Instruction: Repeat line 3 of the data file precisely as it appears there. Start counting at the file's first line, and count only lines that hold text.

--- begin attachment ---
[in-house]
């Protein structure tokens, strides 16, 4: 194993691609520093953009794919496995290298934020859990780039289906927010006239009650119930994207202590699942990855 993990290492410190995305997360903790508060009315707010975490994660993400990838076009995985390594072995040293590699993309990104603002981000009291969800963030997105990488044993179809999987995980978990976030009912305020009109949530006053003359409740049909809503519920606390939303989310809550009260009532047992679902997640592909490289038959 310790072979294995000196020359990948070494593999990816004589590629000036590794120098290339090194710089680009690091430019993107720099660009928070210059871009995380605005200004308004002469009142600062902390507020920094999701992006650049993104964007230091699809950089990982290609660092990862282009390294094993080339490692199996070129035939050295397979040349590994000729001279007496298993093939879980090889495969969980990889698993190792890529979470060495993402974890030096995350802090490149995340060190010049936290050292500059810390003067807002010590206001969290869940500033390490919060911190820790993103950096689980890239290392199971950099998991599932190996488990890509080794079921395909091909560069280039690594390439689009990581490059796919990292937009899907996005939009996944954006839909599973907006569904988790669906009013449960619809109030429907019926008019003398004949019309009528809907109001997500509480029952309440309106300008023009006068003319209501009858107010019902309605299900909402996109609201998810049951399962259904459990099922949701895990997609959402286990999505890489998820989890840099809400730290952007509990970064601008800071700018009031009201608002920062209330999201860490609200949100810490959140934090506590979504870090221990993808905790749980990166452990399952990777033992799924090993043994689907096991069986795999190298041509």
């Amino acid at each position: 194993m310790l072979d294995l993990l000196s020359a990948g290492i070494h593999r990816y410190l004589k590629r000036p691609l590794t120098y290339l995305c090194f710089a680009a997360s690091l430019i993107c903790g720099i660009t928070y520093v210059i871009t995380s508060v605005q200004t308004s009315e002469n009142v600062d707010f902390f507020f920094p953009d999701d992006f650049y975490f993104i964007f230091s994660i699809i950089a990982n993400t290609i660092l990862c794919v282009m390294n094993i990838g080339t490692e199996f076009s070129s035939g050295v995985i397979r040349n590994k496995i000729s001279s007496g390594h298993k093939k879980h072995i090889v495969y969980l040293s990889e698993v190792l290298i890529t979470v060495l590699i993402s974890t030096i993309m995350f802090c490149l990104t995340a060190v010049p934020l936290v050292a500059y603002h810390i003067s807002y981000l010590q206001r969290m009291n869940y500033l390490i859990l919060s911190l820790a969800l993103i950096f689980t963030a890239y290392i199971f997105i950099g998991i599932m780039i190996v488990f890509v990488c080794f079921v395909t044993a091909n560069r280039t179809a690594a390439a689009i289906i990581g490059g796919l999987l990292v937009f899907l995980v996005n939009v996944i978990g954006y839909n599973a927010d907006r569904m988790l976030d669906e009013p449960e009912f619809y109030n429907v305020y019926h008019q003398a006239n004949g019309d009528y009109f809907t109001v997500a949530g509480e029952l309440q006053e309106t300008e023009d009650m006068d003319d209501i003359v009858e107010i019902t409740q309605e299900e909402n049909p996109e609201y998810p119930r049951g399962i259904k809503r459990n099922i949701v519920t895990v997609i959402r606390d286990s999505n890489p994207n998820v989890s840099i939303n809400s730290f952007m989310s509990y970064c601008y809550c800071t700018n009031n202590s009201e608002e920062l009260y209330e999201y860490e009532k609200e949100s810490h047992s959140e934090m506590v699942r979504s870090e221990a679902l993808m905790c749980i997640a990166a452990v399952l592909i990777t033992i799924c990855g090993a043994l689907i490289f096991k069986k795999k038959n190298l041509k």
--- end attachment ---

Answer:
């Amino acid at each position: 194993m310790l072979d294995l993990l000196s020359a990948g290492i070494h593999r990816y410190l004589k590629r000036p691609l590794t120098y290339l995305c090194f710089a680009a997360s690091l430019i993107c903790g720099i660009t928070y520093v210059i871009t995380s508060v605005q200004t308004s009315e002469n009142v600062d707010f902390f507020f920094p953009d999701d992006f650049y975490f993104i964007f230091s994660i699809i950089a990982n993400t290609i660092l990862c794919v282009m390294n094993i990838g080339t490692e199996f076009s070129s035939g050295v995985i397979r040349n590994k496995i000729s001279s007496g390594h298993k093939k879980h072995i090889v495969y969980l040293s990889e698993v190792l290298i890529t979470v060495l590699i993402s974890t030096i993309m995350f802090c490149l990104t995340a060190v010049p934020l936290v050292a500059y603002h810390i003067s807002y981000l010590q206001r969290m009291n869940y500033l390490i859990l919060s911190l820790a969800l993103i950096f689980t963030a890239y290392i199971f997105i950099g998991i599932m780039i190996v488990f890509v990488c080794f079921v395909t044993a091909n560069r280039t179809a690594a390439a689009i289906i990581g490059g796919l999987l990292v937009f899907l995980v996005n939009v996944i978990g954006y839909n599973a927010d907006r569904m988790l976030d669906e009013p449960e009912f619809y109030n429907v305020y019926h008019q003398a006239n004949g019309d009528y009109f809907t109001v997500a949530g509480e029952l309440q006053e309106t300008e023009d009650m006068d003319d209501i003359v009858e107010i019902t409740q309605e299900e909402n049909p996109e609201y998810p119930r049951g399962i259904k809503r459990n099922i949701v519920t895990v997609i959402r606390d286990s999505n890489p994207n998820v989890s840099i939303n809400s730290f952007m989310s509990y970064c601008y809550c800071t700018n009031n202590s009201e608002e920062l009260y209330e999201y860490e009532k609200e949100s810490h047992s959140e934090m506590v699942r979504s870090e221990a679902l993808m905790c749980i997640a990166a452990v399952l592909i990777t033992i799924c990855g090993a043994l689907i490289f096991k069986k795999k038959n190298l041509k």